Ruth St. Denis (January 20, 1879 – July 21, 1968) was a modern dance pioneer, introducing eastern ideas into the art. She was the co-founder of the American Denishawn School of Dance and the teacher of several notable performers.
Ruth Denis was raised on a small farm in New Jersey, where she was drilled by her mother in physical exercises developed by François Delsarte. This was the beginning of St. Denis's dance training and was instrumental in developing her technique later in life. In 1894, after years of practicing Delsarte poses, she debuted as a skirt dancer for Worth’s Family Theater and Museum. From this modest start, she progressed to touring with an acclaimed producer and director, David Belasco, under whom her stage name, “St. Denis”, was created. While touring in Belasco's production of Madame DuBarry in 1904 her life was changed. She was at a drugstore with another member of Belasco’s company in Buffalo, New York, when she saw a poster advertising Egyptian Deities cigarettes. The poster portrayed the Egyptian goddess Isis enthroned in a temple; this image captivated St. Denis on the spot and inspired her to create dances that expressed the mysticism that the goddess’s image conveyed. From then on, St. Denis was immersed in Oriental philosophies.
In 1905, St. Denis left Belasco's company to begin her career as a solo artist. The first piece that resulted from her interest in the Orient was Radha. This piece was created to tell the story of Krishna and his love for a mortal maid. Radha was originally performed in 1909 to music from Léo Delibes' opera Lakmé. This piece was a celebration of the five senses and appealed to a contemporary fascination with the Orient. Although her choreography was not culturally accurate or authentic, it was expressive of the themes that St. Denis perceived in Oriental culture and highly entertaining to contemporary audiences. St. Denis believed dance to be a spiritual expression and her choreography reflected this idea.
In 1911, a young dancer named Ted Shawn saw St. Denis perform in Denver; it was artistic love at first sight. In 1914, Shawn applied to be her student, and soon became her artistic partner and husband. Together they founded Denishawn, the “cradle of American modern dance.” One of her more famous pupils was Martha Graham. Other notable dancers such as Doris Humphrey, Lillian Powell, Evan-Burrows Fontaine and Charles Weidman also studied at Denishawn. Graham, Humphrey, Weidman and the future silent film star Louise Brooks all performed as dancers with the Denishawn company. At Denishawn, St. Denis served as inspiration to her young students, while Shawn taught the technique classes. Ruth St. Denis and Ted Shawn were also instrumental in creating the legendary dance festival, Jacob's Pillow.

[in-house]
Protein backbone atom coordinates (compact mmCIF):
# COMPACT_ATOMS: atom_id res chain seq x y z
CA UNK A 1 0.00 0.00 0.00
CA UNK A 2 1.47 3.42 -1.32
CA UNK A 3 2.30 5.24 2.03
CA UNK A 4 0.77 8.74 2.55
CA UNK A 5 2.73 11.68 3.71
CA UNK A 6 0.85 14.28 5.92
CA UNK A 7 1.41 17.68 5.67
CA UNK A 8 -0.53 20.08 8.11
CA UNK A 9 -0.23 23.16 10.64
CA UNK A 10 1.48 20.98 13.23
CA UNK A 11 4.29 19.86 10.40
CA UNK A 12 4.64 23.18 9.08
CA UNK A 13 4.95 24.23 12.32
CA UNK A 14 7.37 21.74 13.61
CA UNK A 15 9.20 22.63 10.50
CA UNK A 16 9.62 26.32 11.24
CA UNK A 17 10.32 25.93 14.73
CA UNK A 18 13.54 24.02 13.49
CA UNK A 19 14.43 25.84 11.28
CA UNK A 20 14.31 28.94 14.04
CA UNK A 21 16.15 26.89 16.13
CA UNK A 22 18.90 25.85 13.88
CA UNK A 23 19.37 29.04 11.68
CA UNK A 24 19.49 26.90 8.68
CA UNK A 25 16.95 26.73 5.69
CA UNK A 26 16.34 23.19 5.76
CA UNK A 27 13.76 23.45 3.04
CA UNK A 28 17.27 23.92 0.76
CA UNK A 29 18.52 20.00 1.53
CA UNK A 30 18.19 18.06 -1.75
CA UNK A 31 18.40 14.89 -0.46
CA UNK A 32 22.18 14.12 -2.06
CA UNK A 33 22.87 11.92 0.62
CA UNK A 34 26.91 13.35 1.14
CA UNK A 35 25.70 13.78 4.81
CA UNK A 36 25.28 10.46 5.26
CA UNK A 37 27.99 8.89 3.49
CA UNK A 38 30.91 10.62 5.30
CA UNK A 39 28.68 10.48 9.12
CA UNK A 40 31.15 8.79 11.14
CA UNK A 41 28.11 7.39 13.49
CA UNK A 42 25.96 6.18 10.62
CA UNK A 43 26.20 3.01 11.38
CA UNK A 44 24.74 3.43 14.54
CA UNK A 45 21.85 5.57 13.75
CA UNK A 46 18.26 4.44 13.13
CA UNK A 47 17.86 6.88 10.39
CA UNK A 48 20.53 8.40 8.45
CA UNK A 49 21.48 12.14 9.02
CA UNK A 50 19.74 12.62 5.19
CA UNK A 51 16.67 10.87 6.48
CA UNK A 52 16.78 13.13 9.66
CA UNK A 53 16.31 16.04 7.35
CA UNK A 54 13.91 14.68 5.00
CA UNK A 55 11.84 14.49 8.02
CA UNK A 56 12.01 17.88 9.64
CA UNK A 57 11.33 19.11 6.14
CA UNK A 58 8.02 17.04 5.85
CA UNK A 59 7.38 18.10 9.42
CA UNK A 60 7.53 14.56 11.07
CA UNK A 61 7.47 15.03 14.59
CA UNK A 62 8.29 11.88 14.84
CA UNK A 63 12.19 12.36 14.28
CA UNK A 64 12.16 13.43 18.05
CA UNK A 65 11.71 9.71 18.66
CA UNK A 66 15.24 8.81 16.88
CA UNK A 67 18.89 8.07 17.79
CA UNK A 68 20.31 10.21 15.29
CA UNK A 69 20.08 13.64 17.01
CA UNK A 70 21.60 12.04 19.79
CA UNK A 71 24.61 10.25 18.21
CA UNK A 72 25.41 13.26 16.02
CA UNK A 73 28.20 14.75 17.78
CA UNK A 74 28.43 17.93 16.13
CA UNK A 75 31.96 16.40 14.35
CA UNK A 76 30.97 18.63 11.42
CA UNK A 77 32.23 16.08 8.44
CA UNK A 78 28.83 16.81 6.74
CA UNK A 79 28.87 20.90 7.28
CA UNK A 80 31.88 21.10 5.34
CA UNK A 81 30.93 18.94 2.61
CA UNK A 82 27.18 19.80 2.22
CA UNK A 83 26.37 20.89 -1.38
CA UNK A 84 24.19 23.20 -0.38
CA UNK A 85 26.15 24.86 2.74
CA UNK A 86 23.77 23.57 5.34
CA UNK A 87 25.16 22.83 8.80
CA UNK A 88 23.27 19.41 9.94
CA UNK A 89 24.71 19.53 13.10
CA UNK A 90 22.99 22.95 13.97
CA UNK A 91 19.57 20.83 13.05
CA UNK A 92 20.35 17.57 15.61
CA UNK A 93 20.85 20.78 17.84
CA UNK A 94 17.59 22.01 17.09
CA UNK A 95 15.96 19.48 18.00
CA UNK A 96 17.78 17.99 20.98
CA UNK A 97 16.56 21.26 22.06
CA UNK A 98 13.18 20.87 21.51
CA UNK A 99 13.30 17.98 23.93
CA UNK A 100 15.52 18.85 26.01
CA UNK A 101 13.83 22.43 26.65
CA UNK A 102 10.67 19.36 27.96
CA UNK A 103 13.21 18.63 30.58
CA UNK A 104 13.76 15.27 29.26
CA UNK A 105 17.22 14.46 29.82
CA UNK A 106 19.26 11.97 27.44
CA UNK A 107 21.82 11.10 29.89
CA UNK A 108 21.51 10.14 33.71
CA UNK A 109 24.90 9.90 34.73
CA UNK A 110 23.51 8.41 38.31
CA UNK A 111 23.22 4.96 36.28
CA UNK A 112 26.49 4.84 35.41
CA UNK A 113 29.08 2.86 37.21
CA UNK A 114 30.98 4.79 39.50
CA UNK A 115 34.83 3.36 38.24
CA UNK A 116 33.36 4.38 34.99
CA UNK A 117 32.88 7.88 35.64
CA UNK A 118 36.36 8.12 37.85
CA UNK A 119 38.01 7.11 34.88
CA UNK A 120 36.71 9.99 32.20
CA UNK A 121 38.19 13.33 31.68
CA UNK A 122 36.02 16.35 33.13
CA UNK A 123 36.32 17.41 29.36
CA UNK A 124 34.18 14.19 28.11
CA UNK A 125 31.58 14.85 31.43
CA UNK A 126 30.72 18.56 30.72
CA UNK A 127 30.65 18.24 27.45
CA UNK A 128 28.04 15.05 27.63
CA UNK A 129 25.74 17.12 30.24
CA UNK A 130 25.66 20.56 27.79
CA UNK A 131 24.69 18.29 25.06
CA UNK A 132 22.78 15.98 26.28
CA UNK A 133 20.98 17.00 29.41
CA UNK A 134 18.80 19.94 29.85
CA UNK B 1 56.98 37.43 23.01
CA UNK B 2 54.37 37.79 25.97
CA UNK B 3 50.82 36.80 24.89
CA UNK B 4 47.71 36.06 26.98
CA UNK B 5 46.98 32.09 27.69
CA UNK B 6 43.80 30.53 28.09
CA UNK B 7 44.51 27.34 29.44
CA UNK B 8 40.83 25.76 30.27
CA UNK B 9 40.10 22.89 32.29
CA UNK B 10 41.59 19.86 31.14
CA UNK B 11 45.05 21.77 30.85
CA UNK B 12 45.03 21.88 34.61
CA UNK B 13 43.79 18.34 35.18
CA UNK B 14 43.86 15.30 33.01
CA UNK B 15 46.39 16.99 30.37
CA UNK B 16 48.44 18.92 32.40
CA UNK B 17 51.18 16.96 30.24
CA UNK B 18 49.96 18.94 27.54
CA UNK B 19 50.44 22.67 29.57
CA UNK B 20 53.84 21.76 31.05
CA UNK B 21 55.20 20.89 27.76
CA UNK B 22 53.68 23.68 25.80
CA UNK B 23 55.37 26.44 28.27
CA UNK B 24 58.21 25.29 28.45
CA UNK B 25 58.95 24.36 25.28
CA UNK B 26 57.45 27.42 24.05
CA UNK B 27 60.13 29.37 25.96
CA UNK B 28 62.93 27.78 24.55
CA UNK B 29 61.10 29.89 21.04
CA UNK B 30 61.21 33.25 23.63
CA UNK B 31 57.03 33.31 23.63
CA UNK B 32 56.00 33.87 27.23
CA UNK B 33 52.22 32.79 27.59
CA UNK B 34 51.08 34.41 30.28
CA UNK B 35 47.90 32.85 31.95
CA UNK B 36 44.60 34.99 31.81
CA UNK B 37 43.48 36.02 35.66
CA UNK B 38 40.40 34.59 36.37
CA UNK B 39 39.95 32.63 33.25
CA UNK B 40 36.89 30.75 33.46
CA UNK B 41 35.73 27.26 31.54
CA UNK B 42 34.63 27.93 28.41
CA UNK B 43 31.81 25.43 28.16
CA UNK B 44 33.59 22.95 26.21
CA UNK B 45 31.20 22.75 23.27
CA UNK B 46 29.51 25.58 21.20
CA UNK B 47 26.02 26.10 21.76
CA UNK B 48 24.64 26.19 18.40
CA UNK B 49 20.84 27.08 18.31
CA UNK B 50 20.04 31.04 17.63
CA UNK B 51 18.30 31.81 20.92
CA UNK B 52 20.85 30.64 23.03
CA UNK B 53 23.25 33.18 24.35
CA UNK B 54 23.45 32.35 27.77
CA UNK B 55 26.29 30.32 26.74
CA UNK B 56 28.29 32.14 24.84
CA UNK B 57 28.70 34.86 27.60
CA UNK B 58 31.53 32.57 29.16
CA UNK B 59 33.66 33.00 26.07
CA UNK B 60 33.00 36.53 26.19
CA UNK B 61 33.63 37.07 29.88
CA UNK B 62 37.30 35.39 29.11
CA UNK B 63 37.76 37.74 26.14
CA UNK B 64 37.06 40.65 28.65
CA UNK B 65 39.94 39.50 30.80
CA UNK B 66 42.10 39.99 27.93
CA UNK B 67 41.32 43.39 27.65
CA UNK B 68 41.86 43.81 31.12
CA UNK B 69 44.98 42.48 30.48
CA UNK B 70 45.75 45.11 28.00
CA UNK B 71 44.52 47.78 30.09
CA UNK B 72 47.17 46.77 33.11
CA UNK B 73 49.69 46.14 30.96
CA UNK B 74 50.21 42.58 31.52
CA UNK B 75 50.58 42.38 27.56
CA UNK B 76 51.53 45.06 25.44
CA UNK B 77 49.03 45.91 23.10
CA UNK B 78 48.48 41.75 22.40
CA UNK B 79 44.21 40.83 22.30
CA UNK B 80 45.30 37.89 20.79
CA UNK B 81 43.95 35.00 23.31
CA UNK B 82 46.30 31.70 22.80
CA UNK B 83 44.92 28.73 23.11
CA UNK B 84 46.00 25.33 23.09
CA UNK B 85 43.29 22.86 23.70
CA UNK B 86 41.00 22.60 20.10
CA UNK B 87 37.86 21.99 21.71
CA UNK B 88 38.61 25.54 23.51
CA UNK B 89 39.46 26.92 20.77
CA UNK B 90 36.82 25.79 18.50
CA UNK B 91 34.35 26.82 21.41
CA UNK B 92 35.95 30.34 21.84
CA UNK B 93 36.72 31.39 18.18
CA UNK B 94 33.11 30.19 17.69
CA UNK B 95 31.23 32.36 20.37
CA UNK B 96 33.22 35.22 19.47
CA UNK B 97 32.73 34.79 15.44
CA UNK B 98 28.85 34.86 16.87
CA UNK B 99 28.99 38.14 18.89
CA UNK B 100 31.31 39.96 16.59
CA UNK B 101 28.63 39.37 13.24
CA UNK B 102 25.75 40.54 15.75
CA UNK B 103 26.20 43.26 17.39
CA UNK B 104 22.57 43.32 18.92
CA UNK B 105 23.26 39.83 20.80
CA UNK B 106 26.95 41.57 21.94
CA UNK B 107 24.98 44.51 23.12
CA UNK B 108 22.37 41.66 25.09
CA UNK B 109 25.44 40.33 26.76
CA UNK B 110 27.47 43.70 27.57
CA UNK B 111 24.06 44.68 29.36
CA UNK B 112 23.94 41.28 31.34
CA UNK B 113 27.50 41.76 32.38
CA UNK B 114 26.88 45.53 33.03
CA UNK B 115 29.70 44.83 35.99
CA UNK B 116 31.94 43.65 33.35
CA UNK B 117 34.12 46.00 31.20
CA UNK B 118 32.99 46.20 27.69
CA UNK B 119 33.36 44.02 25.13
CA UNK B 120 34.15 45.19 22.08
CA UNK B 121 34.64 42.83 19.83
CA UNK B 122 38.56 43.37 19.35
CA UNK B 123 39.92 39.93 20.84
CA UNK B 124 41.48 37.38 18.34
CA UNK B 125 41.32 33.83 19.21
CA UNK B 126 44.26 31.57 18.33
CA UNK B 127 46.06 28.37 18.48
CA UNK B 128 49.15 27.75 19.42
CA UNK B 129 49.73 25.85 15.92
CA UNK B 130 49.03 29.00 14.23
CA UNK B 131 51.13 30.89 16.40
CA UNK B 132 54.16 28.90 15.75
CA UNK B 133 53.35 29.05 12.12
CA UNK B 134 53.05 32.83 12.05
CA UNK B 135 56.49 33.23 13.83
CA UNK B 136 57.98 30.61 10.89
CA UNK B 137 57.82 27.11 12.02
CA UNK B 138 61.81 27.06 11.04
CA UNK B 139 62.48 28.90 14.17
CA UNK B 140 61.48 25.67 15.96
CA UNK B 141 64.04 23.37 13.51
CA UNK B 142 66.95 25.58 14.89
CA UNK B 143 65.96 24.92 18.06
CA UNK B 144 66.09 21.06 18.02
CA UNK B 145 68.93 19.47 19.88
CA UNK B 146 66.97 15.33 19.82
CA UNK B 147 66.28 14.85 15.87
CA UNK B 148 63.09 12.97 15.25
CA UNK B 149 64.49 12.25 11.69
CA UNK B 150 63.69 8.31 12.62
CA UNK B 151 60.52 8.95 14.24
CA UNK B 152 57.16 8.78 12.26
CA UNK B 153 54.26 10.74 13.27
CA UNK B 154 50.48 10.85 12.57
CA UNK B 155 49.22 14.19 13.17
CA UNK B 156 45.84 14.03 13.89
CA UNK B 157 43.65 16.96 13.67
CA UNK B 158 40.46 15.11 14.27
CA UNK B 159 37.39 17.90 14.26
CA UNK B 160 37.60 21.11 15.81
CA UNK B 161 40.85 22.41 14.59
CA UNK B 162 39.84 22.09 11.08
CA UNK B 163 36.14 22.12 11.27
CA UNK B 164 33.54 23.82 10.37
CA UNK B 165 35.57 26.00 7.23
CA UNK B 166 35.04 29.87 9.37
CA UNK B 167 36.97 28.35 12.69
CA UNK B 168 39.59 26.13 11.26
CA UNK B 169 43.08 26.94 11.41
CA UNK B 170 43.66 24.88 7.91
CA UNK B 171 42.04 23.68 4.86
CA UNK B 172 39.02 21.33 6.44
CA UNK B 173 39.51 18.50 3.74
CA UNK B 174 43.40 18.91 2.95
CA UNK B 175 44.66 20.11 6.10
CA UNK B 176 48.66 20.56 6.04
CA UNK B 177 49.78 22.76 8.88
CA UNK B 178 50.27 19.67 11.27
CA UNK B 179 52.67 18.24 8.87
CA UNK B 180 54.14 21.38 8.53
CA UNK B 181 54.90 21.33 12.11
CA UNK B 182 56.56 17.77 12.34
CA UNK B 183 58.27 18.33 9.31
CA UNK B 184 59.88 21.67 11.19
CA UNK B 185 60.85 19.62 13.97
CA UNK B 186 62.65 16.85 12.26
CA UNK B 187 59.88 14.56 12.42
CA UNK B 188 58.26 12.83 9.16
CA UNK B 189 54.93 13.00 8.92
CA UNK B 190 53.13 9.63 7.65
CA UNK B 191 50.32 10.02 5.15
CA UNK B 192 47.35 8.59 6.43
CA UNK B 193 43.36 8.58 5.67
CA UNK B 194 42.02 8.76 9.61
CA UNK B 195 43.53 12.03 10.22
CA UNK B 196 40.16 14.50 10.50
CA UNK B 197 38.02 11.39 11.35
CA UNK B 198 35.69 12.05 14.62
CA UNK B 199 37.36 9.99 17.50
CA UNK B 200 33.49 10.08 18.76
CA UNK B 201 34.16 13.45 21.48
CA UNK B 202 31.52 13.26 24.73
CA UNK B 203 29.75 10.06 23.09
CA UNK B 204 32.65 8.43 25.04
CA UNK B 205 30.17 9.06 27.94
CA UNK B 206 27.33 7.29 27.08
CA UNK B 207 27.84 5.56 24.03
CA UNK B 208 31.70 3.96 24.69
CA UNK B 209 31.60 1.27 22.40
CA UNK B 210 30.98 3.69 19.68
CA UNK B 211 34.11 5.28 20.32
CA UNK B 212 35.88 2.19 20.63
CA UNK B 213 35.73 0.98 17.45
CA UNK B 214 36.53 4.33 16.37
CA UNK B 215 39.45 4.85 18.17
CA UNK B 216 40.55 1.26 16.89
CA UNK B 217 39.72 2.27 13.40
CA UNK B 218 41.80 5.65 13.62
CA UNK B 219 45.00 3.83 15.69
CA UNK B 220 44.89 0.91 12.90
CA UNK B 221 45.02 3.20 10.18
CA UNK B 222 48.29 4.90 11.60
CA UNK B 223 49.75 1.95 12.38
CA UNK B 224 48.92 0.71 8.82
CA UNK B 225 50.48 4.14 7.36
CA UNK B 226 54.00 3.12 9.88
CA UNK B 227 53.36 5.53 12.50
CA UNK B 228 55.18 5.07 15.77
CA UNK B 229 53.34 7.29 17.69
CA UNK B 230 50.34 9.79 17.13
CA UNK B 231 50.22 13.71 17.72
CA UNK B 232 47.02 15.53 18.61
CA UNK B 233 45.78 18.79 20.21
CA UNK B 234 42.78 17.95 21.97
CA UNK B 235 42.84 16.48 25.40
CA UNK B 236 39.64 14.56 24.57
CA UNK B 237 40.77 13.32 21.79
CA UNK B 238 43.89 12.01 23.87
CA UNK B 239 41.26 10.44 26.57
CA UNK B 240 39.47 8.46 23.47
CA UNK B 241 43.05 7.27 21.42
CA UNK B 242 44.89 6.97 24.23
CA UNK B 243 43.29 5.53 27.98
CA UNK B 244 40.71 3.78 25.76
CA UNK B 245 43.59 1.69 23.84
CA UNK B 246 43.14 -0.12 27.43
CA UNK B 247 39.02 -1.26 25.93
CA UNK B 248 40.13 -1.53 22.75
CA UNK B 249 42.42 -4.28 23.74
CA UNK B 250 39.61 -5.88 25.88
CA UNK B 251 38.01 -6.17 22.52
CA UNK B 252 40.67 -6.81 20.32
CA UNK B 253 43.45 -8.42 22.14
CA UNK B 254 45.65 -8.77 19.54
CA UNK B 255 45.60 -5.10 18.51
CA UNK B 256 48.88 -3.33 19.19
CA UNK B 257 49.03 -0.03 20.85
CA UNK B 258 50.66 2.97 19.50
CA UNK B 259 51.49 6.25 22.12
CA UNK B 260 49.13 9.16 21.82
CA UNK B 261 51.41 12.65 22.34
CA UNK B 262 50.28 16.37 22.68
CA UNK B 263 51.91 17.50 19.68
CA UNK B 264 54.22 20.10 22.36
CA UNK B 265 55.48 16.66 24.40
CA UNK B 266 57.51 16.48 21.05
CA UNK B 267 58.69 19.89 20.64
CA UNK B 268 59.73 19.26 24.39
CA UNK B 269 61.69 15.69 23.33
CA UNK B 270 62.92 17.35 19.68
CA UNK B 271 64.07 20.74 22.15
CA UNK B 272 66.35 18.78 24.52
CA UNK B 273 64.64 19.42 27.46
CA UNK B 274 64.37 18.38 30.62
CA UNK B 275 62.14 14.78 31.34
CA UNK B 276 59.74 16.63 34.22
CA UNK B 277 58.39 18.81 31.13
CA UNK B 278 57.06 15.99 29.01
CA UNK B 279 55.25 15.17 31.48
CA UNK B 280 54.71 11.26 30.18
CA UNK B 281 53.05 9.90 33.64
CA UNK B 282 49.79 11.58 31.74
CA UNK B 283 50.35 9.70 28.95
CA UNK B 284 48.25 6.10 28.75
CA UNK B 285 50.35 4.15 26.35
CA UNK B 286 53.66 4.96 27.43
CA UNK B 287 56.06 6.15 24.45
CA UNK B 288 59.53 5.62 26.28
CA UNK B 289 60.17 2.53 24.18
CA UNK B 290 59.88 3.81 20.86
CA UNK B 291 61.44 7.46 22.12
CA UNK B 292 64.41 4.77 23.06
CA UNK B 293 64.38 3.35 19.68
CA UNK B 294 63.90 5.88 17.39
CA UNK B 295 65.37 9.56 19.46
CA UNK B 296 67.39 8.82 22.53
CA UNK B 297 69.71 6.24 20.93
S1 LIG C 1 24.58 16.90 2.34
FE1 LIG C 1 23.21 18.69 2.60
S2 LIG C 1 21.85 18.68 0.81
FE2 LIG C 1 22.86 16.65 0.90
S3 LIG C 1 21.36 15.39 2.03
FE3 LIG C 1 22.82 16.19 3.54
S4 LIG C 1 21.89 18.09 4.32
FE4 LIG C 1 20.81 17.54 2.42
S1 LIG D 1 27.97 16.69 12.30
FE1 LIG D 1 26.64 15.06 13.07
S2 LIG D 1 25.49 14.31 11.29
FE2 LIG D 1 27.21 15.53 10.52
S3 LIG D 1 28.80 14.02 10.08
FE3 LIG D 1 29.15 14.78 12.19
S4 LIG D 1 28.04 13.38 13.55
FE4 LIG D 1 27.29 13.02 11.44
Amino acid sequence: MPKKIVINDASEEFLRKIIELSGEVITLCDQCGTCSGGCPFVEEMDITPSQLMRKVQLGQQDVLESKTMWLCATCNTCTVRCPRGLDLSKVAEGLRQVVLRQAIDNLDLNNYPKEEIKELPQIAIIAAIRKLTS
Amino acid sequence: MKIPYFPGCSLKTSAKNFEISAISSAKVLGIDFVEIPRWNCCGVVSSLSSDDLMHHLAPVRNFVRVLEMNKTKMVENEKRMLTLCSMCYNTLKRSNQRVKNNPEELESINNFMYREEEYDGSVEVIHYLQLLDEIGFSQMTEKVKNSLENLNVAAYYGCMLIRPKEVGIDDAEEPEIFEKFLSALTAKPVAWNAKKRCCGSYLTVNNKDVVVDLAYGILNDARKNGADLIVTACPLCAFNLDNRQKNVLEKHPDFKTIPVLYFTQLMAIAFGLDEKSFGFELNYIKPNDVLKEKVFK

Although Denishawn had crumbled by 1940, St. Denis continued to dance, teach and choreograph independently as well as in collaboration with other artists. In 1938 St. Denis founded Adelphi University's dance program, one of the first dance departments in an American university. It has since become a cornerstone of Adelphi's Department of Performing Arts. For many years St. Denis taught dance at a studio in Hollywood, near the Hollywood Bowl. In 1963 she teamed with Raymond D. Bowman to bring the first full-length Balinese Shadow Puppet play to the United States. The performance was held at her studio and lasted more than 8 hours.
Ruth St. Denis died of a heart attack in 1968, aged 89 at Hollywood Presbyterian Hospital in Los Angeles, California.